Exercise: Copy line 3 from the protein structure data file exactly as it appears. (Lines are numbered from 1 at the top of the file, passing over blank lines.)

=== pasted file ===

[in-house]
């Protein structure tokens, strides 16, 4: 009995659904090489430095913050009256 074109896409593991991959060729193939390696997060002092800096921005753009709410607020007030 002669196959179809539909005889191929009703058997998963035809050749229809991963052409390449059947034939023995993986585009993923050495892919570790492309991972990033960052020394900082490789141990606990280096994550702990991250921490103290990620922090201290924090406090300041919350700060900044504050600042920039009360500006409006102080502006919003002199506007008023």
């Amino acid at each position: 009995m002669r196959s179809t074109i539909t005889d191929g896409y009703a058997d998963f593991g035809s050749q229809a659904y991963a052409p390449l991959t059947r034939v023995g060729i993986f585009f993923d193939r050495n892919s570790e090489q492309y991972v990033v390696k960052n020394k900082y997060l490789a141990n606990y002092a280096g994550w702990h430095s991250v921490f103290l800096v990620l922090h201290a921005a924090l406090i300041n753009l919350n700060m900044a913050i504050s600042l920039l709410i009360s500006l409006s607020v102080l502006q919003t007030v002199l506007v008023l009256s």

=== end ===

């Amino acid at each position: 009995m002669r196959s179809t074109i539909t005889d191929g896409y009703a058997d998963f593991g035809s050749q229809a659904y991963a052409p390449l991959t059947r034939v023995g060729i993986f585009f993923d193939r050495n892919s570790e090489q492309y991972v990033v390696k960052n020394k900082y997060l490789a141990n606990y002092a280096g994550w702990h430095s991250v921490f103290l800096v990620l922090h201290a921005a924090l406090i300041n753009l919350n700060m900044a913050i504050s600042l920039l709410i009360s500006l409006s607020v102080l502006q919003t007030v002199l506007v008023l009256s």